- So it’s super comprehensive, and can we take a closer look though at the capabilities and why don’t we start out with spatial maps.
- So with spatial maps, you can share and persist holographic content. This is what makes a hologram stay in place across time, across space and across devices. Prior to Mesh, every device had its own local of the world. And with Mesh, all those local caches are merged and optimized securely in the cloud to create a global understanding of the environment these devices operate in. And this global maps serve as a trellis that enables content to be anchored, device points of views to be shared and 3D models to be collaborated on.
- [Jeremy] Okay. So how are we able then to bring people into that shared space?
- That’s the soul of Microsoft Mesh, where presence comes in. Presence make it possible to represent ourselves in a more immersive way in the digital medium. The fundamental parameters of presence that we think about is realism on one angle and reach on the other one. Microsoft Mesh covers both ends of the spectrum. For example, on the one end of the spectrum, Mesh delivers the most accessible 3D presence delivering representative avatars with inside out sensors already on the devices that you carry. With the mesh platform, you can bring in your own avatars or the platform provides you a set of out of the box avatars that you can get started with. And on the other end of the spectrum, Mesh delivers the most photorealistic 360 holoportation with outside in sensors. And of course, the holy grail is to merge those worlds and that’s for the future. Presence also brings spatial audio. So even as you move in the space, the audio will be directionally emitted in the 3D space, consistent with your relative position and those of the participants in this session. And Jeremy, it’s truly magical and you have to experience it to understand the connection and engagement it delivers to your apps.
- And of course, beyond the movements of the avatar, you are also bringing in 3D models that can be manipulated in the space as well.
- Yes, Jeremy, that’s where Holographic rendering comes in. This allows you to bring in 3D models and provide the rendering power that you need when you need it. You can do local rendering optimized for the power and thermal sensitive devices. And with Microsoft Mesh, you can also leverage the power of the Cloud to bring in the compute required to render much more complex models that are very commonly used in industrial settings. And here, you can kind of see, as an example, of the difference in realism between 100,000 polygon and 100,000,000 polygon of the exact same model. This helps you supercharge your apps with high-quality interactive 3D content when every detail matters.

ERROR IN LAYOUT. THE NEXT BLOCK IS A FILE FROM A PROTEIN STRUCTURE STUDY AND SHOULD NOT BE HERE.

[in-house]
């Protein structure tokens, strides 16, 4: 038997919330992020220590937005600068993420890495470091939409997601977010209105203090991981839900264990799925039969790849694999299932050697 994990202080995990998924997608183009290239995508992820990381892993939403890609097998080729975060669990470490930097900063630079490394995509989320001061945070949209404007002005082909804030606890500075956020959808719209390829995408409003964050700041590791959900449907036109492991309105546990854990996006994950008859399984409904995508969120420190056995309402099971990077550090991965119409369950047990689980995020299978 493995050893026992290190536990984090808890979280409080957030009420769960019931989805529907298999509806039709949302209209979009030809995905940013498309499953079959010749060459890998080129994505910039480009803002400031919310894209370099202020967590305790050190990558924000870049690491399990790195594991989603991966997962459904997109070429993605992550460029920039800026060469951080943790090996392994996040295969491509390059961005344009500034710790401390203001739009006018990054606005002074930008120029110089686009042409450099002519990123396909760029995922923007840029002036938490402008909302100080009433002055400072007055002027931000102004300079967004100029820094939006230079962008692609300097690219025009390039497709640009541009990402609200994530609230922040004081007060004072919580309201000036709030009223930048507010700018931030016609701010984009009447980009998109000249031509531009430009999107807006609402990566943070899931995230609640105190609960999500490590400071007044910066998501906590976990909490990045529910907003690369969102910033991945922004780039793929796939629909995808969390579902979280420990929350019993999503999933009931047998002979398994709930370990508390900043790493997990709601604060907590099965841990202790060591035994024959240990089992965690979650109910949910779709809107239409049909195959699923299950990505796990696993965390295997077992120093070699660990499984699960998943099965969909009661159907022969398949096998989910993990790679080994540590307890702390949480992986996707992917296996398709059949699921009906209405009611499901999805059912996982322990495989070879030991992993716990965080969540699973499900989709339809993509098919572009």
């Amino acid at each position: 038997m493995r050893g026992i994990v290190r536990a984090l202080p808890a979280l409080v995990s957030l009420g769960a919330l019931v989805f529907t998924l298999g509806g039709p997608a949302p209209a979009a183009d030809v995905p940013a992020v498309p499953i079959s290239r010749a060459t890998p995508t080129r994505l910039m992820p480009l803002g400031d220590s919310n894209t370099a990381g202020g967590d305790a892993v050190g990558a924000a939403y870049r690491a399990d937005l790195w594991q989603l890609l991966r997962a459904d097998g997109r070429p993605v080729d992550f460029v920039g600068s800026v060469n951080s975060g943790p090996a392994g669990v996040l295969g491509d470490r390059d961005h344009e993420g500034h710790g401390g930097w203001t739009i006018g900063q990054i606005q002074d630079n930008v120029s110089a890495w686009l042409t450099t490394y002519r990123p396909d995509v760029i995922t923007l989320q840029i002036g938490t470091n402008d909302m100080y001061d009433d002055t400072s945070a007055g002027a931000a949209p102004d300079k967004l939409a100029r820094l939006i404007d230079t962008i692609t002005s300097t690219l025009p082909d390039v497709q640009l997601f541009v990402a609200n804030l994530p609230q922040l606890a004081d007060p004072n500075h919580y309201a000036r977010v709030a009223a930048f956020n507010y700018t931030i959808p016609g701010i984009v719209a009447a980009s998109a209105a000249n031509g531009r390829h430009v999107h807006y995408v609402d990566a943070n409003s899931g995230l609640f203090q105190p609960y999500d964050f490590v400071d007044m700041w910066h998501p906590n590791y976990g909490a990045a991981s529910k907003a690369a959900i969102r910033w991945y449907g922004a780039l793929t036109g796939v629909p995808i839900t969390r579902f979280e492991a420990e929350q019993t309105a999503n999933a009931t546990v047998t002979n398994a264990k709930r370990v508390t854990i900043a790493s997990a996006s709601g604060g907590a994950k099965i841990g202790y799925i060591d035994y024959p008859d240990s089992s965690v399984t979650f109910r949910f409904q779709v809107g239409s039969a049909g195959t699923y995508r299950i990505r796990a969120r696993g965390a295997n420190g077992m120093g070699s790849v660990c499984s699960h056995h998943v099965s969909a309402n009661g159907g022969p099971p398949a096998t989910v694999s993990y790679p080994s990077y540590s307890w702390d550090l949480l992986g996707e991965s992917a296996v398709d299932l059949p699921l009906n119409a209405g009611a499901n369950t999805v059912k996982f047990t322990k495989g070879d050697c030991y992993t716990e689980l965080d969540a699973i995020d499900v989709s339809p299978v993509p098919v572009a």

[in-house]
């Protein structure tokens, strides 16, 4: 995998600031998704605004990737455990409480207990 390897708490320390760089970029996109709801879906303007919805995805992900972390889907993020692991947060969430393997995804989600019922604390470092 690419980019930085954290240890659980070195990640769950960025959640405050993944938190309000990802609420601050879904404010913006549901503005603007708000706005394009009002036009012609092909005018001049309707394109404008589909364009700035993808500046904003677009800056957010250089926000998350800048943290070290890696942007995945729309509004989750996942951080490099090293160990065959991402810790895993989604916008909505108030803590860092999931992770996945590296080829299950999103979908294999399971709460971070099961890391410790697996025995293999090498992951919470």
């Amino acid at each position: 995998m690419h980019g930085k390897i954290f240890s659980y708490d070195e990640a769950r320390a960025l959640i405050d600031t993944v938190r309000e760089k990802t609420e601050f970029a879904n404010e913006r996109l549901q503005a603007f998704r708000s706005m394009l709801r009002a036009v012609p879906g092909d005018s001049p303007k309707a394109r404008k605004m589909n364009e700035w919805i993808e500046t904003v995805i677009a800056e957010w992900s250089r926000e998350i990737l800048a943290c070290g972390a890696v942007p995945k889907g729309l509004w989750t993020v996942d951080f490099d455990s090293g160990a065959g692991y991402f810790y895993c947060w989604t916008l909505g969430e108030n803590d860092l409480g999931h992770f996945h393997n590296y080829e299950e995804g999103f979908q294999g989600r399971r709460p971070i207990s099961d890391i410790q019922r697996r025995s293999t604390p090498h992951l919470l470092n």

- So the spatial map capability really helps us know the space we are in and we can bring participants and content into the space through presence and rendering. Now, one aspect that really caught my attention in the demo was that all participants had a common perspective of the model and each other. So what made that possible?
- That was an insightful observation, Jeremy. This shared context is enabled by the multi-user sync capability, which is the magic that brings the entire experience together. I call it the TCP/IP of mixed reality collaboration. And that’s the spirit. This is what lights up any post updates from participants and any holographic transforms that you do in the 3D space. As you can see here with our engineers testing this out and using markers and passing them between each other. And look at the live action picture in picture view and how that’s in sync with the shared space at the bottom. And these are moving synchronously, and even though the participants are halfway across the globe, you have a sense of really being in the room together with them. And all of this happens in under 100 milliseconds of latency because of the smart compression that’s built into the platform.
- How would I harness this then if I’m a developer?
- So we’re building an SDK so you can create your own immersive mixed reality application. True to the spirit of cross platforms support, the SDK will be supported on a diverse set of tooling across popular middlewares. We have also deeply invested in a UX toolkit for Mesh. And it’s important cannot be overstated, it’s to provide several common UX constructs that you can pick and choose from so that you can build professional looking mixed reality applications very fast.
- To get started or sign up for the preview then, where do folks go to learn more?
- The Microsoft Mesh experience for HoloLens is in preview today. You can try it out for yourself by signing up at microsoft.com/mesh And if you are a developer, you’ll find more guidance at aka.ms/MeshDocs And to see the developer experience in more detail, check out aka.ms/MeshIgnite
- Thanks again, Simon. And for everyone watching, we’re really looking forward to seeing what you build on Microsoft Mesh. Of course, keep watching Microsoft Mechanics for the latest tech updates. Subscribe if you haven’t already, and we’ll see you soon!